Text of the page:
If the federal government were to start such a nonprofit and fund it at the beginning, and let any company list with them, it wouldn’t be necessary to dismantle any other markets. Any niche where it succeeds, the other markets would retreat from. If for some reason it didn’t work out the other markets would keep their business.

R. Phenicie September 21, 2008 at 8:36 pm

I have no regrets in making such a long reply if only to show that the Financial Services Modernization Act of 1999 U. S. 113 Stat. 1338 is the umbrella under which the present financial mess was concocted.

I have drawn on several articles; the references are listed below each segment.
——–
There was at least one research analyst that was more curious than Congress as to how Wall Street got stuck with these CDOs on their books:
Citigroup conference call, November 5, 2007:

Mike Mayo, Deutsche Bank analyst: “…I mean $43 billion of CDOs. And, excuse me, when were these structures established?…”

Gary Crittenden, Citigroup CFO: “…In terms of the — so the positions, the warehouse positions have obviously been accumulated over — the super senior portfolio positions have been accumulated over time. As I mentioned earlier on the call, the $25 billion that was effectively the liquidity puts really came on during the course of the summer. So this really happens in two different time periods…”

Merrill Lynch conference call, October 24, 2007:

Mike Mayo, Deutsche Bank analyst: “And how did you wind up with such a large concentration [of CDOs] in the place?…”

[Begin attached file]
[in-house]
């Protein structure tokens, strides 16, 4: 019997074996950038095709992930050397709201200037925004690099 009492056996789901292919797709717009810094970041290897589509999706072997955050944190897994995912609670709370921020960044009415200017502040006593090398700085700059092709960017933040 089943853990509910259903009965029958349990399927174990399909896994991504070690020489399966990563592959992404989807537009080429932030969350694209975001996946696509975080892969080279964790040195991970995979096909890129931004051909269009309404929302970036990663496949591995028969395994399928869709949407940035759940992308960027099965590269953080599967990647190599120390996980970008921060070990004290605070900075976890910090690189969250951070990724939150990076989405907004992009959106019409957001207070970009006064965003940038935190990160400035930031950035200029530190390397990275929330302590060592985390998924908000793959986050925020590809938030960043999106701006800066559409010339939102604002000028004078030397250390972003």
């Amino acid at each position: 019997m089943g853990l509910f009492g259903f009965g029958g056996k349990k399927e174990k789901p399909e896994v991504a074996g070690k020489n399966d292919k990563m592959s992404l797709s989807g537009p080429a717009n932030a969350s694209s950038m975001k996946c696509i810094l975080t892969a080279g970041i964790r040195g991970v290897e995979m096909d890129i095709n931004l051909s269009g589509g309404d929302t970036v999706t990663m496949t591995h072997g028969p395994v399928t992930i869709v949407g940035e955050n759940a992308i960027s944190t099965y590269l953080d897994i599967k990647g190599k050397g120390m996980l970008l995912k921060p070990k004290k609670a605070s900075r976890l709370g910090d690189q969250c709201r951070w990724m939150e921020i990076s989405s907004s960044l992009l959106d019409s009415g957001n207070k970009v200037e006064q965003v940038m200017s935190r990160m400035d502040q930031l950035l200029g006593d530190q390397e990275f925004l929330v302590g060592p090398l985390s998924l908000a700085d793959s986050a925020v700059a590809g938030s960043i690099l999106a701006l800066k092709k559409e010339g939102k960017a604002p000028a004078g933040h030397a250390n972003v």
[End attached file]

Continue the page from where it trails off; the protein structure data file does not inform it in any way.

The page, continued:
Stanley O’Neal, CEO [now retired]: “…Why do we have such a large position in the first place? We made a mistake. There were some errors of judgment made in the businesses themselves and there were some errors of judgment made within the risk management function and that is the primary reason why those exposures exist.”

This kind of bobbing and weaving and ducking and speaking gibberish is why we need Wall Street under oath in a Senate hearing room.

The Citigroup translation goes like this: we’ve been buying the AAA-rated super senior tranches all along because we were told by the physics brainiacs that these securities were walled off from losses by over collateralization. Our pat answer for how we got $25 billion of CDOs back on our balance sheet this summer is going to be a “liquidity put.” We are standing by the position that we gave our buyers the right to “put” the securities back to us without losses under certain conditions. (How that complies with securities laws banning guarantees against losses has yet to be addressed. How one can make an arms length sale of a security and still be contractually bound to take it back on the balance sheet has also not been addressed. Stockbrokers would lose their job, livelihood and licenses if they used this defense. This raises the additional question of regulatory passes for the privileged, another serious contributor to inefficient markets.)